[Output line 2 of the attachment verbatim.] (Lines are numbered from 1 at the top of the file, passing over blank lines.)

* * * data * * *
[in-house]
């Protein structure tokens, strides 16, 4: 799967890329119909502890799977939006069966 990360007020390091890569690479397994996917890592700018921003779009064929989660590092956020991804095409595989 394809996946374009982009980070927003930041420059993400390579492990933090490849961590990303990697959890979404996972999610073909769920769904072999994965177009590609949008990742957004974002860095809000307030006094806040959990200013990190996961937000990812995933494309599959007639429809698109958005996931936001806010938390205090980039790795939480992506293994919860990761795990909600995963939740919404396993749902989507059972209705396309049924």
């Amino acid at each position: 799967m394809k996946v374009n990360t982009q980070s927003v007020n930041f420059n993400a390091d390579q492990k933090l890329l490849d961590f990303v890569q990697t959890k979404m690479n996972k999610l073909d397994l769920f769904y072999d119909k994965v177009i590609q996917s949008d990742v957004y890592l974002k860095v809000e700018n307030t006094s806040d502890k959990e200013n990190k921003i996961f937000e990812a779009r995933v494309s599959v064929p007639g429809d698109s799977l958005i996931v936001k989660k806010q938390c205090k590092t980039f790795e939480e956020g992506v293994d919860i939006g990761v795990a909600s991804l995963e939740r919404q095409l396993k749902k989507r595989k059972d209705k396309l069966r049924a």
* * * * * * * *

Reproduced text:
């Protein structure tokens, strides 16, 4: 799967890329119909502890799977939006069966 990360007020390091890569690479397994996917890592700018921003779009064929989660590092956020991804095409595989 394809996946374009982009980070927003930041420059993400390579492990933090490849961590990303990697959890979404996972999610073909769920769904072999994965177009590609949008990742957004974002860095809000307030006094806040959990200013990190996961937000990812995933494309599959007639429809698109958005996931936001806010938390205090980039790795939480992506293994919860990761795990909600995963939740919404396993749902989507059972209705396309049924």